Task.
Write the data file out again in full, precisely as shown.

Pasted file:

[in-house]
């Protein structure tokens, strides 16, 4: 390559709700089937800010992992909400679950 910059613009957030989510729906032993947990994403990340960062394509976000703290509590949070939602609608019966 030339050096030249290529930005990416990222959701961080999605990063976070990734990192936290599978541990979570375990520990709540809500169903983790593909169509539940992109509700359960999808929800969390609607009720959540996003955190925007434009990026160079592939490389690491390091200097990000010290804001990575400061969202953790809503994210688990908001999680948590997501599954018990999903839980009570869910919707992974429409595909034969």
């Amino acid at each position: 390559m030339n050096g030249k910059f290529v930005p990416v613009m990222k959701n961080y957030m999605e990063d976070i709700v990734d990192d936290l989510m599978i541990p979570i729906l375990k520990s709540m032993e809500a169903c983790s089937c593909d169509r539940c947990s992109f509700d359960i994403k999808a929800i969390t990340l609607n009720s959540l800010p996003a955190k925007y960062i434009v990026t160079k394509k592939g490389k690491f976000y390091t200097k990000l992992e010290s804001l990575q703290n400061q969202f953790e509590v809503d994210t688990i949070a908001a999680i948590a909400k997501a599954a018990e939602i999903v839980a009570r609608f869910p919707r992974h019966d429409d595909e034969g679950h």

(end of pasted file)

[in-house]
């Protein structure tokens, strides 16, 4: 390559709700089937800010992992909400679950 910059613009957030989510729906032993947990994403990340960062394509976000703290509590949070939602609608019966 030339050096030249290529930005990416990222959701961080999605990063976070990734990192936290599978541990979570375990520990709540809500169903983790593909169509539940992109509700359960999808929800969390609607009720959540996003955190925007434009990026160079592939490389690491390091200097990000010290804001990575400061969202953790809503994210688990908001999680948590997501599954018990999903839980009570869910919707992974429409595909034969």
């Amino acid at each position: 390559m030339n050096g030249k910059f290529v930005p990416v613009m990222k959701n961080y957030m999605e990063d976070i709700v990734d990192d936290l989510m599978i541990p979570i729906l375990k520990s709540m032993e809500a169903c983790s089937c593909d169509r539940c947990s992109f509700d359960i994403k999808a929800i969390t990340l609607n009720s959540l800010p996003a955190k925007y960062i434009v990026t160079k394509k592939g490389k690491f976000y390091t200097k990000l992992e010290s804001l990575q703290n400061q969202f953790e509590v809503d994210t688990i949070a908001a999680i948590a909400k997501a599954a018990e939602i999903v839980a009570r609608f869910p919707r992974h019966d429409d595909e034969g679950h």